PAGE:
November 27, 2009
Project engages faculty and studentsEvery year, thousands of students are accepted into undergraduate programs at the U of C. The majority take introductory courses in the arts and sciences. An innovative initiative to promote and enhance student engagement in these large-enrolment courses will be launched in early December.
Project Engage is a two-year pilot program that will provide selected faculty members with the support and resources they need to improve the learning experiences of students in their first-year arts and sciences courses.
From now until May 2012, a group of faculty members (currently nine participants) who teach these courses will be supported in the redesign of their courses as well as the implementation and evaluation of the changes to the design of these courses. There are 1,775 students enrolled in the participating courses.
Project Engage is sponsored by the University Teaching and Learning Funding Committee (ucalgary.ca/TLFC), a standing committee of the General Faculties Council that is committed to strengthening teaching and learning at the U of C. Provost and Vice-President (Academic) Alan Harrison has asked Leslie Reid to lead the project. Reid is the Tamaratt Teaching Professor in Geosciences (ucalgary.ca/~tamaratt) and the National Survey of Student Engagement Action Team Faculty Leader.
In 2007 and 2008, the U of C participated in the National Survey of Student Engagement (ucalgary.ca/nsse) and the Canadian University Survey Consortium. “We found out that first-year students think we need to address the quality of course instruction in order to improve student learning in the classroom,” said Clem Martini, chair of the University Teaching and Learning Funding Committee. “Related to this, and coming out of our student enrolment statistics, is the lower than desired retention of students between their first and second years, especially in programs in the arts and science faculties.”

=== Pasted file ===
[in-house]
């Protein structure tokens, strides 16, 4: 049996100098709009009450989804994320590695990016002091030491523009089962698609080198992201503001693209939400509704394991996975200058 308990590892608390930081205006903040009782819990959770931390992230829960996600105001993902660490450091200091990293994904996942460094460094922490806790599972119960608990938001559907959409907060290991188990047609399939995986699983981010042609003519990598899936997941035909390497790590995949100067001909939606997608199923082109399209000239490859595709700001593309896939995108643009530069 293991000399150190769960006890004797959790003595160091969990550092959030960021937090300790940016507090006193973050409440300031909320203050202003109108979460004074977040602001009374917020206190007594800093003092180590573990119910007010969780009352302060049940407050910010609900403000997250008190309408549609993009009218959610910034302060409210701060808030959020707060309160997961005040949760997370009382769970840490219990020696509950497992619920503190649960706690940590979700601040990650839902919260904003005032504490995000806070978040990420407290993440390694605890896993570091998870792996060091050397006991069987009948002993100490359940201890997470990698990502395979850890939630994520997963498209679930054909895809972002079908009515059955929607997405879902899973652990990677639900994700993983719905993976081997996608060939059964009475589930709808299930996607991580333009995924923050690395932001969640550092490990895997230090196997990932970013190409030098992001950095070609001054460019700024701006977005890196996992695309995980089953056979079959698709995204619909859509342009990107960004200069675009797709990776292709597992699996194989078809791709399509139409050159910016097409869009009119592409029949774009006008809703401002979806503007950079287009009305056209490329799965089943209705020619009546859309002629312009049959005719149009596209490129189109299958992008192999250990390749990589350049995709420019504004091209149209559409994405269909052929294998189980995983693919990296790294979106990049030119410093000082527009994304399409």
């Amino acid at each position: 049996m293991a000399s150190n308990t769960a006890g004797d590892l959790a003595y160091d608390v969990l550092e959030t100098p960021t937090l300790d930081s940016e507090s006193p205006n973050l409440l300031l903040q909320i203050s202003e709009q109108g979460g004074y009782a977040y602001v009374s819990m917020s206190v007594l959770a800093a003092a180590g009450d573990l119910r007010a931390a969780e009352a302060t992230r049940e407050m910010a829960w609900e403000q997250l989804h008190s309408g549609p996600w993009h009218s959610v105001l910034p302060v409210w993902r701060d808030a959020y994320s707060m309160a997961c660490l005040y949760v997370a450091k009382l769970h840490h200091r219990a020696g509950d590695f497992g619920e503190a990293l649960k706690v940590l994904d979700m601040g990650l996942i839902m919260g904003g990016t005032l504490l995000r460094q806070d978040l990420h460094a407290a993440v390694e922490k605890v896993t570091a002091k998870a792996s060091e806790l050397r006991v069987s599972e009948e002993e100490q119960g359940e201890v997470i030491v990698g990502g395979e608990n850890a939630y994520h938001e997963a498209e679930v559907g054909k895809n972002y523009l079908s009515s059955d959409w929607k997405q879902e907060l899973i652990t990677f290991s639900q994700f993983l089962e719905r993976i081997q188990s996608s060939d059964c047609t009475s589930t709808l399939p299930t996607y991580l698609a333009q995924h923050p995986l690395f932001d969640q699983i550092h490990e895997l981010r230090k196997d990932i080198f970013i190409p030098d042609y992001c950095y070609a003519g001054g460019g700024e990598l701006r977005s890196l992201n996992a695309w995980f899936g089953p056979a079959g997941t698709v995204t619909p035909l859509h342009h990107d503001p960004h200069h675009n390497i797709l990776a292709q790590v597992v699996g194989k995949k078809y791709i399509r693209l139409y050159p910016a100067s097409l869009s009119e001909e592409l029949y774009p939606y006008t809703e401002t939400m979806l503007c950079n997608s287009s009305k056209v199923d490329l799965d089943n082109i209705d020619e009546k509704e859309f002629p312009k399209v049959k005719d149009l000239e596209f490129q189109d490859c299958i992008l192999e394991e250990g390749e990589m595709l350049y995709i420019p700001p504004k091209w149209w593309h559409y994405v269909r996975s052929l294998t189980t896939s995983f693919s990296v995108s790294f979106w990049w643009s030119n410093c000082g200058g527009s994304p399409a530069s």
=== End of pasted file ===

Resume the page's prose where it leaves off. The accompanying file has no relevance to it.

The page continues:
Martini, Reid and Harrison are passionate about how student engagement promotes student success and are excited about the possibilities offered by this pilot project. “Our objective is to significantly improve the quality of the learning environment in these large-enrolment first-year classes, and to do so in such a way that the benefits are felt by as many students as possible,” said Harrison.
“We want to evaluate the effectiveness of Project Engage in supporting faculty in their teaching and contribute to the literature on faculty professional development, so we are using this opportunity to collect data on what improving the quality of instruction actually means to students and instructors,” adds Reid. “We will be reporting back to the campus community on a regular basis about what we are discovering.”
The outcomes of Project Engage will benefit students, faculty and the University of Calgary as a whole. Students will benefit from educational practices designed to improve the quality of their learning experiences. Faculty will benefit by learning about and applying effective and sustainable educational practices. The U of C will benefit as Project Engage directly targets the primary academic principle that underpins the priorities of the university―student success.